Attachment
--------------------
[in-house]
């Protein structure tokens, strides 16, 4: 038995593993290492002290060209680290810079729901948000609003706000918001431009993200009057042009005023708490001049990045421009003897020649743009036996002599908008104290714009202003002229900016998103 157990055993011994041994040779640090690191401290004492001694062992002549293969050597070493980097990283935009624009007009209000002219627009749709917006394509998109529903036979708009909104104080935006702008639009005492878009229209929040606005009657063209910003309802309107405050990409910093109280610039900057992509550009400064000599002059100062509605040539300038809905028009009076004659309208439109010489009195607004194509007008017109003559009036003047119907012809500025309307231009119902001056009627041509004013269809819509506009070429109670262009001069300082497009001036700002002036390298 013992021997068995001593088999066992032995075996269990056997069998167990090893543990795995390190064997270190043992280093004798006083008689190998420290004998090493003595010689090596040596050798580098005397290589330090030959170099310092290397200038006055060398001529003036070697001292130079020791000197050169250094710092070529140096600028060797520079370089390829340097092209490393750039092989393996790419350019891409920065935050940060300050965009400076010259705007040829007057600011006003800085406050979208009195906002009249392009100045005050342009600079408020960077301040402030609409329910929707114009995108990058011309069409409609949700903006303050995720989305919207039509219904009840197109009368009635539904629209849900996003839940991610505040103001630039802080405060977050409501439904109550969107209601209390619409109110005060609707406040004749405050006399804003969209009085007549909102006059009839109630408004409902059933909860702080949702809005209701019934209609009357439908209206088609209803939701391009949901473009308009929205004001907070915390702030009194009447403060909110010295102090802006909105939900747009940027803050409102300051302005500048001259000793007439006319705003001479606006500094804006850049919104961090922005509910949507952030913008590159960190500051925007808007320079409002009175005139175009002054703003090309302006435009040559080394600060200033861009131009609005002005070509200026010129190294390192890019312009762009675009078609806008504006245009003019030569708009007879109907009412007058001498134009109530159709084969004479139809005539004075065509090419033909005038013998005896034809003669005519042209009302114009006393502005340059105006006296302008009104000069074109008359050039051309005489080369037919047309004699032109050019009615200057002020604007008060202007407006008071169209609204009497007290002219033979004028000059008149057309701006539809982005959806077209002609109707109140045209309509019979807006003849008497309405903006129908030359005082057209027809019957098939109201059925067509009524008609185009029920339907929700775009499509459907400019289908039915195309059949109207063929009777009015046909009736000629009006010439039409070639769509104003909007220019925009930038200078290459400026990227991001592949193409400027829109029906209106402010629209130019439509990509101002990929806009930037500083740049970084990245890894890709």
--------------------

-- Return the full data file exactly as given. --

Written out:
[in-house]
């Protein structure tokens, strides 16, 4: 038995593993290492002290060209680290810079729901948000609003706000918001431009993200009057042009005023708490001049990045421009003897020649743009036996002599908008104290714009202003002229900016998103 157990055993011994041994040779640090690191401290004492001694062992002549293969050597070493980097990283935009624009007009209000002219627009749709917006394509998109529903036979708009909104104080935006702008639009005492878009229209929040606005009657063209910003309802309107405050990409910093109280610039900057992509550009400064000599002059100062509605040539300038809905028009009076004659309208439109010489009195607004194509007008017109003559009036003047119907012809500025309307231009119902001056009627041509004013269809819509506009070429109670262009001069300082497009001036700002002036390298 013992021997068995001593088999066992032995075996269990056997069998167990090893543990795995390190064997270190043992280093004798006083008689190998420290004998090493003595010689090596040596050798580098005397290589330090030959170099310092290397200038006055060398001529003036070697001292130079020791000197050169250094710092070529140096600028060797520079370089390829340097092209490393750039092989393996790419350019891409920065935050940060300050965009400076010259705007040829007057600011006003800085406050979208009195906002009249392009100045005050342009600079408020960077301040402030609409329910929707114009995108990058011309069409409609949700903006303050995720989305919207039509219904009840197109009368009635539904629209849900996003839940991610505040103001630039802080405060977050409501439904109550969107209601209390619409109110005060609707406040004749405050006399804003969209009085007549909102006059009839109630408004409902059933909860702080949702809005209701019934209609009357439908209206088609209803939701391009949901473009308009929205004001907070915390702030009194009447403060909110010295102090802006909105939900747009940027803050409102300051302005500048001259000793007439006319705003001479606006500094804006850049919104961090922005509910949507952030913008590159960190500051925007808007320079409002009175005139175009002054703003090309302006435009040559080394600060200033861009131009609005002005070509200026010129190294390192890019312009762009675009078609806008504006245009003019030569708009007879109907009412007058001498134009109530159709084969004479139809005539004075065509090419033909005038013998005896034809003669005519042209009302114009006393502005340059105006006296302008009104000069074109008359050039051309005489080369037919047309004699032109050019009615200057002020604007008060202007407006008071169209609204009497007290002219033979004028000059008149057309701006539809982005959806077209002609109707109140045209309509019979807006003849008497309405903006129908030359005082057209027809019957098939109201059925067509009524008609185009029920339907929700775009499509459907400019289908039915195309059949109207063929009777009015046909009736000629009006010439039409070639769509104003909007220019925009930038200078290459400026990227991001592949193409400027829109029906209106402010629209130019439509990509101002990929806009930037500083740049970084990245890894890709």